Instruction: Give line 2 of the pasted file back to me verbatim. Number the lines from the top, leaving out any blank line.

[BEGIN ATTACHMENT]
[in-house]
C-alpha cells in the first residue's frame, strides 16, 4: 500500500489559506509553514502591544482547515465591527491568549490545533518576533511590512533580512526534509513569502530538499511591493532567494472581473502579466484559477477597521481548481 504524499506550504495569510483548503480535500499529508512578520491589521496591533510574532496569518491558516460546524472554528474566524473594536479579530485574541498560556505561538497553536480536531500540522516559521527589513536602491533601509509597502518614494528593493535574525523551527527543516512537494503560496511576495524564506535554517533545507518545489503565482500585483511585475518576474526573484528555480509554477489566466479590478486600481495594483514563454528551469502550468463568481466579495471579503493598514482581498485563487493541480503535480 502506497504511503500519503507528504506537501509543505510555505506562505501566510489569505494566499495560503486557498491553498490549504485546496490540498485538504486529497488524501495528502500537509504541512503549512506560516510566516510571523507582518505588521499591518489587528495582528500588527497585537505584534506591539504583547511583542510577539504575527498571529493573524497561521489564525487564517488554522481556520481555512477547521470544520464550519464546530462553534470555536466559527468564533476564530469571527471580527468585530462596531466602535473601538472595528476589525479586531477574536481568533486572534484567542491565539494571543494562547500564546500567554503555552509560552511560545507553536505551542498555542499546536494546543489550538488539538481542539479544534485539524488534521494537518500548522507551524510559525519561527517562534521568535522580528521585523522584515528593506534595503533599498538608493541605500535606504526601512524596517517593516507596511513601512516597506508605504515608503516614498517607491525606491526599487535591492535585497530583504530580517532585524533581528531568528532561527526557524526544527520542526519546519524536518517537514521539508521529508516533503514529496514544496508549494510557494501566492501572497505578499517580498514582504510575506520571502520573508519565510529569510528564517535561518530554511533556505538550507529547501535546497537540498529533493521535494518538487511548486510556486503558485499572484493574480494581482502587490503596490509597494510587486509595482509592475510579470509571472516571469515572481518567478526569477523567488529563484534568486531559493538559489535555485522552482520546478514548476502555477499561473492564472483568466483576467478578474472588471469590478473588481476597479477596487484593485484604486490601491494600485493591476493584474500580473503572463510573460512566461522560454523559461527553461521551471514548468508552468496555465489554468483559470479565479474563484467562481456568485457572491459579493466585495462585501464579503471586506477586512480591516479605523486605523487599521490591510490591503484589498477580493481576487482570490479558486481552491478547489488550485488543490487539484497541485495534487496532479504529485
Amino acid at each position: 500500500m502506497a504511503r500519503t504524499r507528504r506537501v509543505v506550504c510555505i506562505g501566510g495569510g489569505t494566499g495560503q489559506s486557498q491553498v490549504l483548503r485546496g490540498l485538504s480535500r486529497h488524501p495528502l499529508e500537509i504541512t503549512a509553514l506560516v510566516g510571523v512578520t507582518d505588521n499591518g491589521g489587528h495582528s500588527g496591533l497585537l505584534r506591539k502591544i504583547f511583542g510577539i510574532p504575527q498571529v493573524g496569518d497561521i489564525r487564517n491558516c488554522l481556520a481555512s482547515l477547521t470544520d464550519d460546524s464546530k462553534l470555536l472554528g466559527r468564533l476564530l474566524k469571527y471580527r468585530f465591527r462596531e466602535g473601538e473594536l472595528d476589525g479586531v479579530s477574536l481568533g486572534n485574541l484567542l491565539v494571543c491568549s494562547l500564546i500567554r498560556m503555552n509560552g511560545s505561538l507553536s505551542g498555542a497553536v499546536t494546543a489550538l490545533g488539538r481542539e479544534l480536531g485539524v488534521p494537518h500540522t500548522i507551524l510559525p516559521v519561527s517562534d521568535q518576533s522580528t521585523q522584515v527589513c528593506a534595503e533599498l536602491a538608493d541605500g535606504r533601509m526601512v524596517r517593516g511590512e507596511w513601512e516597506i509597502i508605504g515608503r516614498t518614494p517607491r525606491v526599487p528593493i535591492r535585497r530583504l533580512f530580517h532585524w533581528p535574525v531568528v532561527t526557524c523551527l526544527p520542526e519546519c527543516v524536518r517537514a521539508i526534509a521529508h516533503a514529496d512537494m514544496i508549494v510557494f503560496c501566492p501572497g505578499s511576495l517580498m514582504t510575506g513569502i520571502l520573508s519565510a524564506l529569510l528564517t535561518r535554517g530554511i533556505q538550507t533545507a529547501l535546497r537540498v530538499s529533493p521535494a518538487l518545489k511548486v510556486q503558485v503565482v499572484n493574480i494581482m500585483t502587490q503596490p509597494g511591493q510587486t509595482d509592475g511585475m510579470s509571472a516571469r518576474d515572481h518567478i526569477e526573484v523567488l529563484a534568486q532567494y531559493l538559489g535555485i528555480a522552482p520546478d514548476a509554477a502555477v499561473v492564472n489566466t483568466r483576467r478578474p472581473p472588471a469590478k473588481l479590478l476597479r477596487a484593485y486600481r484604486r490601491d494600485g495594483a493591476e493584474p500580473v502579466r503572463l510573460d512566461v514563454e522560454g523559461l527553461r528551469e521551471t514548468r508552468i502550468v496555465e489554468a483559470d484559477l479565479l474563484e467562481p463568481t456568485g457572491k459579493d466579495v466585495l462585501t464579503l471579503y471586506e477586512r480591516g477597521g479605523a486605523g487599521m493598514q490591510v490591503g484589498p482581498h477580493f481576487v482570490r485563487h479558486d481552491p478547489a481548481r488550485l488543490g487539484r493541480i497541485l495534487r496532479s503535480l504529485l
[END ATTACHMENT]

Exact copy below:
C-alpha cells in the first residue's frame, strides 16, 4: 500500500489559506509553514502591544482547515465591527491568549490545533518576533511590512533580512526534509513569502530538499511591493532567494472581473502579466484559477477597521481548481 504524499506550504495569510483548503480535500499529508512578520491589521496591533510574532496569518491558516460546524472554528474566524473594536479579530485574541498560556505561538497553536480536531500540522516559521527589513536602491533601509509597502518614494528593493535574525523551527527543516512537494503560496511576495524564506535554517533545507518545489503565482500585483511585475518576474526573484528555480509554477489566466479590478486600481495594483514563454528551469502550468463568481466579495471579503493598514482581498485563487493541480503535480 502506497504511503500519503507528504506537501509543505510555505506562505501566510489569505494566499495560503486557498491553498490549504485546496490540498485538504486529497488524501495528502500537509504541512503549512506560516510566516510571523507582518505588521499591518489587528495582528500588527497585537505584534506591539504583547511583542510577539504575527498571529493573524497561521489564525487564517488554522481556520481555512477547521470544520464550519464546530462553534470555536466559527468564533476564530469571527471580527468585530462596531466602535473601538472595528476589525479586531477574536481568533486572534484567542491565539494571543494562547500564546500567554503555552509560552511560545507553536505551542498555542499546536494546543489550538488539538481542539479544534485539524488534521494537518500548522507551524510559525519561527517562534521568535522580528521585523522584515528593506534595503533599498538608493541605500535606504526601512524596517517593516507596511513601512516597506508605504515608503516614498517607491525606491526599487535591492535585497530583504530580517532585524533581528531568528532561527526557524526544527520542526519546519524536518517537514521539508521529508516533503514529496514544496508549494510557494501566492501572497505578499517580498514582504510575506520571502520573508519565510529569510528564517535561518530554511533556505538550507529547501535546497537540498529533493521535494518538487511548486510556486503558485499572484493574480494581482502587490503596490509597494510587486509595482509592475510579470509571472516571469515572481518567478526569477523567488529563484534568486531559493538559489535555485522552482520546478514548476502555477499561473492564472483568466483576467478578474472588471469590478473588481476597479477596487484593485484604486490601491494600485493591476493584474500580473503572463510573460512566461522560454523559461527553461521551471514548468508552468496555465489554468483559470479565479474563484467562481456568485457572491459579493466585495462585501464579503471586506477586512480591516479605523486605523487599521490591510490591503484589498477580493481576487482570490479558486481552491478547489488550485488543490487539484497541485495534487496532479504529485